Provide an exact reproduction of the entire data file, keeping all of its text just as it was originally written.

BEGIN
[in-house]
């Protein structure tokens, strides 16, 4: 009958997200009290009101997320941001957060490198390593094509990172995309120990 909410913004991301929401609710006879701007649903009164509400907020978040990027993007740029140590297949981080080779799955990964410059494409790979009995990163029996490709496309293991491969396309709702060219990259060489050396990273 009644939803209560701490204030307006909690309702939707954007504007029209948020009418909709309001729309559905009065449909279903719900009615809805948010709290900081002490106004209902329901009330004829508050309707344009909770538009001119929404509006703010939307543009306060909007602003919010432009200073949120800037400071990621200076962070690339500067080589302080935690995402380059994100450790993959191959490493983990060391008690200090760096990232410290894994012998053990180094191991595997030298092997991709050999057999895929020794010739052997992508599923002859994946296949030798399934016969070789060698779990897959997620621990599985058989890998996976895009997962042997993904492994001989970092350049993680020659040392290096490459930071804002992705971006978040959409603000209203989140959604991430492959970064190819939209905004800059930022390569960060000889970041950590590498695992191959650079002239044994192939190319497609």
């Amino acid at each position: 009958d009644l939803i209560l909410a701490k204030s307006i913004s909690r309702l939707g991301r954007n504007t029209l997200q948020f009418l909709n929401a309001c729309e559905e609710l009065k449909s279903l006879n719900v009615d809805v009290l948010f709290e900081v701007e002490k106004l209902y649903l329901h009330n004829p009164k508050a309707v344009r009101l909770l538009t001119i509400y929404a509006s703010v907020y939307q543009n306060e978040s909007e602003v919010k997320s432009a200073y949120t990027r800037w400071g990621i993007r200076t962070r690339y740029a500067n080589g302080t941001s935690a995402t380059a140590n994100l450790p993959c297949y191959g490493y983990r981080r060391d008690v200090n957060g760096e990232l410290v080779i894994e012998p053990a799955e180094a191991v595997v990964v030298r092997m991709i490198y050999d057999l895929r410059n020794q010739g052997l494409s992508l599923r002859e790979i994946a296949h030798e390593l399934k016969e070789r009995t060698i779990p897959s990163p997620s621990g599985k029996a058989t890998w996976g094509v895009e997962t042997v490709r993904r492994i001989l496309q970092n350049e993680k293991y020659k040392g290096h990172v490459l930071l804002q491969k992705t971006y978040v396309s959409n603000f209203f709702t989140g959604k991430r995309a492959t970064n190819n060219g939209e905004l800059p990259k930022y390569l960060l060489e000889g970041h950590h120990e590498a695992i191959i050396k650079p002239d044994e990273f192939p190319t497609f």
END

[in-house]
């Protein structure tokens, strides 16, 4: 009958997200009290009101997320941001957060490198390593094509990172995309120990 909410913004991301929401609710006879701007649903009164509400907020978040990027993007740029140590297949981080080779799955990964410059494409790979009995990163029996490709496309293991491969396309709702060219990259060489050396990273 009644939803209560701490204030307006909690309702939707954007504007029209948020009418909709309001729309559905009065449909279903719900009615809805948010709290900081002490106004209902329901009330004829508050309707344009909770538009001119929404509006703010939307543009306060909007602003919010432009200073949120800037400071990621200076962070690339500067080589302080935690995402380059994100450790993959191959490493983990060391008690200090760096990232410290894994012998053990180094191991595997030298092997991709050999057999895929020794010739052997992508599923002859994946296949030798399934016969070789060698779990897959997620621990599985058989890998996976895009997962042997993904492994001989970092350049993680020659040392290096490459930071804002992705971006978040959409603000209203989140959604991430492959970064190819939209905004800059930022390569960060000889970041950590590498695992191959650079002239044994192939190319497609």
């Amino acid at each position: 009958d009644l939803i209560l909410a701490k204030s307006i913004s909690r309702l939707g991301r954007n504007t029209l997200q948020f009418l909709n929401a309001c729309e559905e609710l009065k449909s279903l006879n719900v009615d809805v009290l948010f709290e900081v701007e002490k106004l209902y649903l329901h009330n004829p009164k508050a309707v344009r009101l909770l538009t001119i509400y929404a509006s703010v907020y939307q543009n306060e978040s909007e602003v919010k997320s432009a200073y949120t990027r800037w400071g990621i993007r200076t962070r690339y740029a500067n080589g302080t941001s935690a995402t380059a140590n994100l450790p993959c297949y191959g490493y983990r981080r060391d008690v200090n957060g760096e990232l410290v080779i894994e012998p053990a799955e180094a191991v595997v990964v030298r092997m991709i490198y050999d057999l895929r410059n020794q010739g052997l494409s992508l599923r002859e790979i994946a296949h030798e390593l399934k016969e070789r009995t060698i779990p897959s990163p997620s621990g599985k029996a058989t890998w996976g094509v895009e997962t042997v490709r993904r492994i001989l496309q970092n350049e993680k293991y020659k040392g290096h990172v490459l930071l804002q491969k992705t971006y978040v396309s959409n603000f209203f709702t989140g959604k991430r995309a492959t970064n190819n060219g939209e905004l800059p990259k930022y390569l960060l060489e000889g970041h950590h120990e590498a695992i191959i050396k650079p002239d044994e990273f192939p190319t497609f």